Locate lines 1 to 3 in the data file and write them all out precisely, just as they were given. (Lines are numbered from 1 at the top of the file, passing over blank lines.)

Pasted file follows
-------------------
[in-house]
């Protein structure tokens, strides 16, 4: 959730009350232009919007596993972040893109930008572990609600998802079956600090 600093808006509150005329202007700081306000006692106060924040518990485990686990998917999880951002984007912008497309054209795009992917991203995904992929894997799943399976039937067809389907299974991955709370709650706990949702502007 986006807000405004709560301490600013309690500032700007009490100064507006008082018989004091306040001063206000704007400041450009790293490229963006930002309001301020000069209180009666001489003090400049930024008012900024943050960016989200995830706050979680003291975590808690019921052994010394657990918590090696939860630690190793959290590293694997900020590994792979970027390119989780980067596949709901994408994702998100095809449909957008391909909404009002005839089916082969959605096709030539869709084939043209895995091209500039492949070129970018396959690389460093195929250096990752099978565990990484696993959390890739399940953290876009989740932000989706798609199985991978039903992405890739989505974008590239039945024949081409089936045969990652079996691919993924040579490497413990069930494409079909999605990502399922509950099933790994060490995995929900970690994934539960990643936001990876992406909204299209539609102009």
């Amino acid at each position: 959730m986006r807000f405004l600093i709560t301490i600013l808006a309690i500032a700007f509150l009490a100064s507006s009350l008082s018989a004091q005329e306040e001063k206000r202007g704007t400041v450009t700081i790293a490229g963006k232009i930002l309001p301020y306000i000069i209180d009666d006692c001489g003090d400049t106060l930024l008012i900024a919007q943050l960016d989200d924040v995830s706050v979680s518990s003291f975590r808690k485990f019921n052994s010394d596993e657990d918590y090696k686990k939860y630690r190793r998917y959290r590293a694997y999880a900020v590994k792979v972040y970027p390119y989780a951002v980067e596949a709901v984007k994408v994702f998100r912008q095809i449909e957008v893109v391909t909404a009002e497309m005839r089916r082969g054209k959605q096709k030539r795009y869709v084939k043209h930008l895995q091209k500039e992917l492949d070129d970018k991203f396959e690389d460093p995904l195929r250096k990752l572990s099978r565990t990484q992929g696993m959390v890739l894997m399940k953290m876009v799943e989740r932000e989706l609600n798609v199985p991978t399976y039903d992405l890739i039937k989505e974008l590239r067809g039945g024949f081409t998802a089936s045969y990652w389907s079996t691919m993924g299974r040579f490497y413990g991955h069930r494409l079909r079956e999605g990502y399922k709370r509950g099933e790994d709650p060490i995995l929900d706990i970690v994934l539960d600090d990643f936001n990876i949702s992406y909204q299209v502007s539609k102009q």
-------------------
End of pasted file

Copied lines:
[in-house]
């Protein structure tokens, strides 16, 4: 959730009350232009919007596993972040893109930008572990609600998802079956600090 600093808006509150005329202007700081306000006692106060924040518990485990686990998917999880951002984007912008497309054209795009992917991203995904992929894997799943399976039937067809389907299974991955709370709650706990949702502007 986006807000405004709560301490600013309690500032700007009490100064507006008082018989004091306040001063206000704007400041450009790293490229963006930002309001301020000069209180009666001489003090400049930024008012900024943050960016989200995830706050979680003291975590808690019921052994010394657990918590090696939860630690190793959290590293694997900020590994792979970027390119989780980067596949709901994408994702998100095809449909957008391909909404009002005839089916082969959605096709030539869709084939043209895995091209500039492949070129970018396959690389460093195929250096990752099978565990990484696993959390890739399940953290876009989740932000989706798609199985991978039903992405890739989505974008590239039945024949081409089936045969990652079996691919993924040579490497413990069930494409079909999605990502399922509950099933790994060490995995929900970690994934539960990643936001990876992406909204299209539609102009």
């Amino acid at each position: 959730m986006r807000f405004l600093i709560t301490i600013l808006a309690i500032a700007f509150l009490a100064s507006s009350l008082s018989a004091q005329e306040e001063k206000r202007g704007t400041v450009t700081i790293a490229g963006k232009i930002l309001p301020y306000i000069i209180d009666d006692c001489g003090d400049t106060l930024l008012i900024a919007q943050l960016d989200d924040v995830s706050v979680s518990s003291f975590r808690k485990f019921n052994s010394d596993e657990d918590y090696k686990k939860y630690r190793r998917y959290r590293a694997y999880a900020v590994k792979v972040y970027p390119y989780a951002v980067e596949a709901v984007k994408v994702f998100r912008q095809i449909e957008v893109v391909t909404a009002e497309m005839r089916r082969g054209k959605q096709k030539r795009y869709v084939k043209h930008l895995q091209k500039e992917l492949d070129d970018k991203f396959e690389d460093p995904l195929r250096k990752l572990s099978r565990t990484q992929g696993m959390v890739l894997m399940k953290m876009v799943e989740r932000e989706l609600n798609v199985p991978t399976y039903d992405l890739i039937k989505e974008l590239r067809g039945g024949f081409t998802a089936s045969y990652w389907s079996t691919m993924g299974r040579f490497y413990g991955h069930r494409l079909r079956e999605g990502y399922k709370r509950g099933e790994d709650p060490i995995l929900d706990i970690v994934l539960d600090d990643f936001n990876i949702s992406y909204q299209v502007s539609k102009q």